Think of Bilbao and the Guggenheim Museum may spring to mind, but you could just as easily be left scratching your head thinking actually, I don't really know anything about this city. It's not usually one of the first desitinations we head to in Spain, but it offers a unique charm and cultural character that makes it well worth a visit.
On arrival, the weather was overcast so we took this as a good opportunity to visit an indoor attraction. We chose the Human Bodies Exhibition. Not for the faint hearted, it takes you on an incredible journey inside the human body, explaining how it works and the effects obesity and alcohol has as well as diseases like cancer. All exhibits are real and while shocking at times, it truly is fascinating.
Next we took a walk along the river, heading in the direction of the Maritime Museum, located in the dry docks of the old Euskalduna shipyard. Before going in we had a rest stop in the museum cafe, the interior of which was an interesting mix of industrial and modern design with appropriate shipbuilding influences.
Inside, the museum was not particularly big, perhaps reflected in the entrance fee, but was nonetheless an easy way to spend an hour or so. A temporary art exhibition including works by Jose Abel was my favourite part and where I spent the most time. All in all the museum gave a good insight into the history of the city and the importance of the maritime sector not just for Bilbao, but for the Basque region as a whole.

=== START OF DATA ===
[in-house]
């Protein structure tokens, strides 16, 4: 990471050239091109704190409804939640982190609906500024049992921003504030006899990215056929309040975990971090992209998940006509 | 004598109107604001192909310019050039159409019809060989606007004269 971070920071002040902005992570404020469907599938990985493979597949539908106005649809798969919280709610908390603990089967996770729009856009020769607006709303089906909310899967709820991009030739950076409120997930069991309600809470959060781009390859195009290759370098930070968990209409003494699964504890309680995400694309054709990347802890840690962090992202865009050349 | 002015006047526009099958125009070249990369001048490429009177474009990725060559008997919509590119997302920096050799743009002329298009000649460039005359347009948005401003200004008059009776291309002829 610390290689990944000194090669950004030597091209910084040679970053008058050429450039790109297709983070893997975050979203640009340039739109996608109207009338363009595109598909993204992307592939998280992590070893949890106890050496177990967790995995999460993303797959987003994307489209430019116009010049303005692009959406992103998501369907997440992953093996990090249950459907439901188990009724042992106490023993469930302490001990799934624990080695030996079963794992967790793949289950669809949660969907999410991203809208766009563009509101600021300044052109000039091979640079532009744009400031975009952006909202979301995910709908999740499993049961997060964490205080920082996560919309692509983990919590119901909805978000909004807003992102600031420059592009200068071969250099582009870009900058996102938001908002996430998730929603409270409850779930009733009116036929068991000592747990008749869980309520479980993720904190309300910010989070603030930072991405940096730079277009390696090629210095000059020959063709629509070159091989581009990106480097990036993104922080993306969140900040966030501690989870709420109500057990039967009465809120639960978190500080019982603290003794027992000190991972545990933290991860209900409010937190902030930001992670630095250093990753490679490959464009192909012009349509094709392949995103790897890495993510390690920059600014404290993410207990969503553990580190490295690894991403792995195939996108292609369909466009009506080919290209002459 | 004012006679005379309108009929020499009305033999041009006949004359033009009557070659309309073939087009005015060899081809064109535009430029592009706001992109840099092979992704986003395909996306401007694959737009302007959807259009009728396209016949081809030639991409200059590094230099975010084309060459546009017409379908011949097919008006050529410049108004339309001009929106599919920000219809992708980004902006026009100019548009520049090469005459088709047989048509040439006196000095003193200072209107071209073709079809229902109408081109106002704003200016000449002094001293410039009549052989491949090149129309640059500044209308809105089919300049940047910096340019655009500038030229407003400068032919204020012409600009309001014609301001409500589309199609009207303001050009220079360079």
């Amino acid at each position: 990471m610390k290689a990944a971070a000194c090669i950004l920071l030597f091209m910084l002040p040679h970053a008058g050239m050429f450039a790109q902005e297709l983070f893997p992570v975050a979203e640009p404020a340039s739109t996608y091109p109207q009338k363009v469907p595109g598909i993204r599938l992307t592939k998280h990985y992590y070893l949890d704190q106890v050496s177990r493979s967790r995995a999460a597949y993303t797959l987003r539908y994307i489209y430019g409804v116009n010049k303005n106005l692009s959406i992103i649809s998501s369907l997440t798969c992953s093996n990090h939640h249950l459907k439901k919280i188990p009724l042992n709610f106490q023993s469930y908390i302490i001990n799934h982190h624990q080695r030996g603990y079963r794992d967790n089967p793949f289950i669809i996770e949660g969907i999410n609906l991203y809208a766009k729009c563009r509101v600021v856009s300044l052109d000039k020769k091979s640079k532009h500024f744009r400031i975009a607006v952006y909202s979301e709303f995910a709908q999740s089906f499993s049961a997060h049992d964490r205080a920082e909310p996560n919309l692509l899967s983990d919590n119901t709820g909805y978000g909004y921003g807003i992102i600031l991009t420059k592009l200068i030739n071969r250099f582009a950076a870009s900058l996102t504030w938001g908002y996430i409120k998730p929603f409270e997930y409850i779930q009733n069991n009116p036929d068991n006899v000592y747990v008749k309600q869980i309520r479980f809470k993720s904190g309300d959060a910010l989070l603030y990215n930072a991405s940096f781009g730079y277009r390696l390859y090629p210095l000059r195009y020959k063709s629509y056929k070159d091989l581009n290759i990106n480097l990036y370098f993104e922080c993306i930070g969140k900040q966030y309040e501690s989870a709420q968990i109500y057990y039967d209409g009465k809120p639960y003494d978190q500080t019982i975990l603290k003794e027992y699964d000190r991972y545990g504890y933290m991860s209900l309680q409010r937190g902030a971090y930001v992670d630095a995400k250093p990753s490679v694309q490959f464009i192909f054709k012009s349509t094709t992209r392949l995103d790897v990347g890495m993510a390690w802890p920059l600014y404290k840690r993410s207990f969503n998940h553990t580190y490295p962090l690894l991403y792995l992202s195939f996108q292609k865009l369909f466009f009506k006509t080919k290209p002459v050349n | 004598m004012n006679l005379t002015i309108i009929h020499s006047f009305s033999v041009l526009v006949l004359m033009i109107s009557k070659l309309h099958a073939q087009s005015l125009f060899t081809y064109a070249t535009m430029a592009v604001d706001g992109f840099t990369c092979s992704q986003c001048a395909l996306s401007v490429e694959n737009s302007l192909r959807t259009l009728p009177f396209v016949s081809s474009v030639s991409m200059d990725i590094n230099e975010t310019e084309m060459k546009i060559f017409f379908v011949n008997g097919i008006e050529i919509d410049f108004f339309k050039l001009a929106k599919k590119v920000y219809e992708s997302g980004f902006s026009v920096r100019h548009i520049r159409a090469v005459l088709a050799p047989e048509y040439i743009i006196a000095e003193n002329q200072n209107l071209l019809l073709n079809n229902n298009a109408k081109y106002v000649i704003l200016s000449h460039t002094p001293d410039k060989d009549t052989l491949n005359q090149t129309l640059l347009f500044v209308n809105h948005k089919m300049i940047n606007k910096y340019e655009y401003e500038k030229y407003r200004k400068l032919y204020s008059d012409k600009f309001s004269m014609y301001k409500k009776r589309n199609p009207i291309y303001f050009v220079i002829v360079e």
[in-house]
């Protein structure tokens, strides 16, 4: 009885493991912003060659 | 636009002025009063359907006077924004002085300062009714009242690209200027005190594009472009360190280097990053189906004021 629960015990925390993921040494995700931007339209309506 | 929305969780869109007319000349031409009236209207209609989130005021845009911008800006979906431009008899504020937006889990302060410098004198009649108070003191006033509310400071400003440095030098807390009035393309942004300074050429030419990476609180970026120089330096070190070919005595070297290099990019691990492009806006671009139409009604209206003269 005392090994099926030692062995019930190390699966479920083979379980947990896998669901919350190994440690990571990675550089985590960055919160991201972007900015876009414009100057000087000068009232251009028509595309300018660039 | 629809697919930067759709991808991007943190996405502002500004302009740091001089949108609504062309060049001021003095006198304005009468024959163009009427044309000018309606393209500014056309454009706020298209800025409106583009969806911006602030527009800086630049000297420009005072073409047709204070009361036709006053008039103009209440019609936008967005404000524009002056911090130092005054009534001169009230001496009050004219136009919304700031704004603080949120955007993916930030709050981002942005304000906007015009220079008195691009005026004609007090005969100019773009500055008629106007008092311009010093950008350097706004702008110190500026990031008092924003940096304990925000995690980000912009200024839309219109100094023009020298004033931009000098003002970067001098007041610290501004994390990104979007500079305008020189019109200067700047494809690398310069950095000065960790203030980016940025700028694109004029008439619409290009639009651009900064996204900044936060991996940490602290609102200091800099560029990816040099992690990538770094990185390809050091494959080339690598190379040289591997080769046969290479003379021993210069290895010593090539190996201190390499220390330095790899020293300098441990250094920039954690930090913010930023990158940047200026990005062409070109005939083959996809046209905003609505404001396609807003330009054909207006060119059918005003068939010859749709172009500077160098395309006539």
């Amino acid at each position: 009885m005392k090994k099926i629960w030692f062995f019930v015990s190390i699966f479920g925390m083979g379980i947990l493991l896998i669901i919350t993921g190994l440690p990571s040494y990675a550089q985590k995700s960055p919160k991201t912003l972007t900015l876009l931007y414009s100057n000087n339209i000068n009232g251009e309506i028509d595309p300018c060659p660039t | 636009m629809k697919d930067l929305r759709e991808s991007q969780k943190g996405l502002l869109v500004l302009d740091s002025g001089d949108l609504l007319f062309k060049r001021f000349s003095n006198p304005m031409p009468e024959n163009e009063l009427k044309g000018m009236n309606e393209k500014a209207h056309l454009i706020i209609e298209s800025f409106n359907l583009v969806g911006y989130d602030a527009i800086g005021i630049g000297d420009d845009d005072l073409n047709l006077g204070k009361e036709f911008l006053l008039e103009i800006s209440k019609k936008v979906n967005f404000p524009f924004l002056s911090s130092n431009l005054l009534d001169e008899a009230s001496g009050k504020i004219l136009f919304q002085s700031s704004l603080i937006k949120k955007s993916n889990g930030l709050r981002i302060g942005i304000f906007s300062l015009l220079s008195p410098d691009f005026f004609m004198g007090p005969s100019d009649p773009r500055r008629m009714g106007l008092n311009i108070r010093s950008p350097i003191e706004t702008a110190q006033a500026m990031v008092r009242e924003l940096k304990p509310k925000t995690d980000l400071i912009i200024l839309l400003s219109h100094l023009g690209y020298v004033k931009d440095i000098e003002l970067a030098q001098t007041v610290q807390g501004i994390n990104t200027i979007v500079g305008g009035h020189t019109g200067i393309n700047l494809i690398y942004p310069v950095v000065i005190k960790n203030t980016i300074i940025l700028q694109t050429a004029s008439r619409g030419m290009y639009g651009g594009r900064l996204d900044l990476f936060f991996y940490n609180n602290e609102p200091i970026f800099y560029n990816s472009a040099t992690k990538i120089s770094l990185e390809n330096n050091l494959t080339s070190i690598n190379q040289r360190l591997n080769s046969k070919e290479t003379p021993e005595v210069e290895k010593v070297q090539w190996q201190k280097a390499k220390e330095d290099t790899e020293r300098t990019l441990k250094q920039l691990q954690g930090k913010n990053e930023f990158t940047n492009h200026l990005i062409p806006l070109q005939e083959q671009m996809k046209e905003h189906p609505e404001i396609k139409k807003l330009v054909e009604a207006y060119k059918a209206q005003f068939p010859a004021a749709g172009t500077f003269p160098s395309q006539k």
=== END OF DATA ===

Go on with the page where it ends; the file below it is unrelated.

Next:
It was match day when we arrived in Bilbao and we stumbled across the hotel where the FC Barcelona players were staying. There was a huge crowd trying to catch a glimpse of Lionel Messi and his team mates as well as Athletic Bilbao fans sporting their home colours of red and white. The apparent rivalry was kept under control by security and police and in the end all I got to see was the team coach pulling away.
That evening we wandered the streets browsing souvenir shops and dodging the intermittent rain. It was the last day of the Aste Nagusia festival of Bilbao, a 9-day event held at the end of August. There were a lot of people on the street enjoying the various entertainment and stalls selling various food and gift items.
The plan for day 2 was to get a bus to San Sebastian, but it didn't quite work out. We struggled to get help at the station and when we did the fare was a lot more than we had been led to believe in the guidebook, so we set about exploring more of Bilbao. Later we learned this was for the best as the sun had been kind to us whereas San Sebastian had been grey and drizzly.
I always find it fun to simply walk around and see what you stumble across in a new place. Often this makes for the best memories and is very much what travel is all about. It's good to pop to some of the key tourist attractions, but not spend your whole trip trawling round them all. I wouldn't enjoy that at all and find what's waiting to be discovered on a hidden back street far more interesting. Just don't forget to look up now again; you never know what you'll see.
One of the things that makes Bilbao so delightfully confusing is its fusion of traditional and contemporary styles. The Guggenheim may be its stand out piece, but it displays many modern structures and art installations that push the boundaries of design interspersed with classic buildings. If you like architecture and can enjoy the old and new then you will love this city.
At night Bibao is non-threatening and the streets come alive as people frequent the many bars and tuck into the famous pintxos. We did find the concept a little strange as we ended up standing or perched at a table eating our evening meal, but it's a very cost-effective option and a great way to try and number of things in one hit.